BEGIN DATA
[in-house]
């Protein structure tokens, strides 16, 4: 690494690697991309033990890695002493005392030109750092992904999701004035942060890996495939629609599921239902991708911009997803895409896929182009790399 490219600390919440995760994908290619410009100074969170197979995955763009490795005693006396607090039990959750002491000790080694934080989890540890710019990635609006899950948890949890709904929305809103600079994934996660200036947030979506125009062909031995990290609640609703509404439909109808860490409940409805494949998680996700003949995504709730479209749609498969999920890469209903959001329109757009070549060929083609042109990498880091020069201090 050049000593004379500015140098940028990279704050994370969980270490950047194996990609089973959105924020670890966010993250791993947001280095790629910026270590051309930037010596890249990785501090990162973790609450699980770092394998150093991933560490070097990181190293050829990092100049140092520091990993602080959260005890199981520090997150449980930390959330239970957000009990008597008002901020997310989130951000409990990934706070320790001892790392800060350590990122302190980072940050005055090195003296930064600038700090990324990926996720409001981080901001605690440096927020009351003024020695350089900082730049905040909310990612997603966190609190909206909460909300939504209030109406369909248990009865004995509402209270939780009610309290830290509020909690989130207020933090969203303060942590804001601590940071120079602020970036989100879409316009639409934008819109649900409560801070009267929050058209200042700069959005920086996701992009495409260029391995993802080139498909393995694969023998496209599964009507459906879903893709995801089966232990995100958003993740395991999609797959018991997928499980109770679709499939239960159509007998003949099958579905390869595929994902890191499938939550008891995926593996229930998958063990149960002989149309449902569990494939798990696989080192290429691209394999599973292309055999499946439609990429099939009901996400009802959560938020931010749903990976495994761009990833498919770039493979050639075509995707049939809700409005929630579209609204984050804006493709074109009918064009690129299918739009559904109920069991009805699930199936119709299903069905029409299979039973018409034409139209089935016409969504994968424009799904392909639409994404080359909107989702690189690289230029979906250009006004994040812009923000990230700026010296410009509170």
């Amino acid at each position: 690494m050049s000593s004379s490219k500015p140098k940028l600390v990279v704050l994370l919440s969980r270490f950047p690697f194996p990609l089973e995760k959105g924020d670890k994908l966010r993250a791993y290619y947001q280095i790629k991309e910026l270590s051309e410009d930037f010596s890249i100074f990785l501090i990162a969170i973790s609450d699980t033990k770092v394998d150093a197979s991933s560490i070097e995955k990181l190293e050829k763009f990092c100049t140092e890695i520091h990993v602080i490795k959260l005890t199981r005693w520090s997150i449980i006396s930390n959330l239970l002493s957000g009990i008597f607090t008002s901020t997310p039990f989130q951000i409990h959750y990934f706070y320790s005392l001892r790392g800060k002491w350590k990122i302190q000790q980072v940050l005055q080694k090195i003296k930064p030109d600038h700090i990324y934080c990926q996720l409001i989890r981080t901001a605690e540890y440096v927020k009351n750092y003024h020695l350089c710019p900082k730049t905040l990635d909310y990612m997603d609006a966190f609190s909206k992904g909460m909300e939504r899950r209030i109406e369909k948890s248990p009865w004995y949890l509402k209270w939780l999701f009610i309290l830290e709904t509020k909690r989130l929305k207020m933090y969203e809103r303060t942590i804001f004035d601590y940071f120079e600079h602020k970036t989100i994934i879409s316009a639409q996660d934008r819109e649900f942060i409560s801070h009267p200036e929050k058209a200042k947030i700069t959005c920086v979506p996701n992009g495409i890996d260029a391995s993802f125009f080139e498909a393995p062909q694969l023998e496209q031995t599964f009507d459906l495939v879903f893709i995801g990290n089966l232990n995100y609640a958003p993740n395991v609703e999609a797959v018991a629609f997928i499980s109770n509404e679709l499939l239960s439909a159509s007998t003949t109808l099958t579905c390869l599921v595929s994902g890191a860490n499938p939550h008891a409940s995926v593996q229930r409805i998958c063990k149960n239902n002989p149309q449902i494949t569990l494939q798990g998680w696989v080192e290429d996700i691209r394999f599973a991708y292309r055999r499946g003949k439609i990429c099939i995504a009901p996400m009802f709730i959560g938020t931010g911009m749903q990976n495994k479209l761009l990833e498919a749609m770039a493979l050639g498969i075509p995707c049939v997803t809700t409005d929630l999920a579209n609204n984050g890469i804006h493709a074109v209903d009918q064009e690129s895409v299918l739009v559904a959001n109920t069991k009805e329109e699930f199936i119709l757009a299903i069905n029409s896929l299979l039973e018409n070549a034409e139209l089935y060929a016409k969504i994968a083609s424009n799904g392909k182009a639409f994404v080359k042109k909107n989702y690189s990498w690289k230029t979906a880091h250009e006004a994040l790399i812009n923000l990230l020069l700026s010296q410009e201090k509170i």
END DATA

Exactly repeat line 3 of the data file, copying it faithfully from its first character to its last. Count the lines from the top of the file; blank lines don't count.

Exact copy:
């Amino acid at each position: 690494m050049s000593s004379s490219k500015p140098k940028l600390v990279v704050l994370l919440s969980r270490f950047p690697f194996p990609l089973e995760k959105g924020d670890k994908l966010r993250a791993y290619y947001q280095i790629k991309e910026l270590s051309e410009d930037f010596s890249i100074f990785l501090i990162a969170i973790s609450d699980t033990k770092v394998d150093a197979s991933s560490i070097e995955k990181l190293e050829k763009f990092c100049t140092e890695i520091h990993v602080i490795k959260l005890t199981r005693w520090s997150i449980i006396s930390n959330l239970l002493s957000g009990i008597f607090t008002s901020t997310p039990f989130q951000i409990h959750y990934f706070y320790s005392l001892r790392g800060k002491w350590k990122i302190q000790q980072v940050l005055q080694k090195i003296k930064p030109d600038h700090i990324y934080c990926q996720l409001i989890r981080t901001a605690e540890y440096v927020k009351n750092y003024h020695l350089c710019p900082k730049t905040l990635d909310y990612m997603d609006a966190f609190s909206k992904g909460m909300e939504r899950r209030i109406e369909k948890s248990p009865w004995y949890l509402k209270w939780l999701f009610i309290l830290e709904t509020k909690r989130l929305k207020m933090y969203e809103r303060t942590i804001f004035d601590y940071f120079e600079h602020k970036t989100i994934i879409s316009a639409q996660d934008r819109e649900f942060i409560s801070h009267p200036e929050k058209a200042k947030i700069t959005c920086v979506p996701n992009g495409i890996d260029a391995s993802f125009f080139e498909a393995p062909q694969l023998e496209q031995t599964f009507d459906l495939v879903f893709i995801g990290n089966l232990n995100y609640a958003p993740n395991v609703e999609a797959v018991a629609f997928i499980s109770n509404e679709l499939l239960s439909a159509s007998t003949t109808l099958t579905c390869l599921v595929s994902g890191a860490n499938p939550h008891a409940s995926v593996q229930r409805i998958c063990k149960n239902n002989p149309q449902i494949t569990l494939q798990g998680w696989v080192e290429d996700i691209r394999f599973a991708y292309r055999r499946g003949k439609i990429c099939i995504a009901p996400m009802f709730i959560g938020t931010g911009m749903q990976n495994k479209l761009l990833e498919a749609m770039a493979l050639g498969i075509p995707c049939v997803t809700t409005d929630l999920a579209n609204n984050g890469i804006h493709a074109v209903d009918q064009e690129s895409v299918l739009v559904a959001n109920t069991k009805e329109e699930f199936i119709l757009a299903i069905n029409s896929l299979l039973e018409n070549a034409e139209l089935y060929a016409k969504i994968a083609s424009n799904g392909k182009a639409f994404v080359k042109k909107n989702y690189s990498w690289k230029t979906a880091h250009e006004a994040l790399i812009n923000l990230l020069l700026s010296q410009e201090k509170i």